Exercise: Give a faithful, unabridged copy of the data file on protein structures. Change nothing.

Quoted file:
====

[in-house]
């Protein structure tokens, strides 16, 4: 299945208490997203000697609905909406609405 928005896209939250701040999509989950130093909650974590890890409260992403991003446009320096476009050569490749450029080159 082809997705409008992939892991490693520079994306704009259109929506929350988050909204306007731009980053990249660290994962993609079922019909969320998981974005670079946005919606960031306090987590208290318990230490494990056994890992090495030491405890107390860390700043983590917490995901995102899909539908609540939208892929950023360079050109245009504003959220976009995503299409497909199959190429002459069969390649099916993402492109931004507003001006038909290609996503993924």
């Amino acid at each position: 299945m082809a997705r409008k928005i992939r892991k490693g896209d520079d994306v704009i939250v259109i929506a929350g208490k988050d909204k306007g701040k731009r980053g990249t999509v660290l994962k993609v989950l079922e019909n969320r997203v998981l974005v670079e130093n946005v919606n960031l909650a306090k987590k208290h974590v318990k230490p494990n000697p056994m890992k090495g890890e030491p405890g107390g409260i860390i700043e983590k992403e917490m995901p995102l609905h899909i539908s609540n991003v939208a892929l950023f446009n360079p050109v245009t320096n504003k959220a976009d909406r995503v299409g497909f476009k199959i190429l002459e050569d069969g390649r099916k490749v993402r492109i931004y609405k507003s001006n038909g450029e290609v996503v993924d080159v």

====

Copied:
[in-house]
């Protein structure tokens, strides 16, 4: 299945208490997203000697609905909406609405 928005896209939250701040999509989950130093909650974590890890409260992403991003446009320096476009050569490749450029080159 082809997705409008992939892991490693520079994306704009259109929506929350988050909204306007731009980053990249660290994962993609079922019909969320998981974005670079946005919606960031306090987590208290318990230490494990056994890992090495030491405890107390860390700043983590917490995901995102899909539908609540939208892929950023360079050109245009504003959220976009995503299409497909199959190429002459069969390649099916993402492109931004507003001006038909290609996503993924």
């Amino acid at each position: 299945m082809a997705r409008k928005i992939r892991k490693g896209d520079d994306v704009i939250v259109i929506a929350g208490k988050d909204k306007g701040k731009r980053g990249t999509v660290l994962k993609v989950l079922e019909n969320r997203v998981l974005v670079e130093n946005v919606n960031l909650a306090k987590k208290h974590v318990k230490p494990n000697p056994m890992k090495g890890e030491p405890g107390g409260i860390i700043e983590k992403e917490m995901p995102l609905h899909i539908s609540n991003v939208a892929l950023f446009n360079p050109v245009t320096n504003k959220a976009d909406r995503v299409g497909f476009k199959i190429l002459e050569d069969g390649r099916k490749v993402r492109i931004y609405k507003s001006n038909g450029e290609v996503v993924d080159v």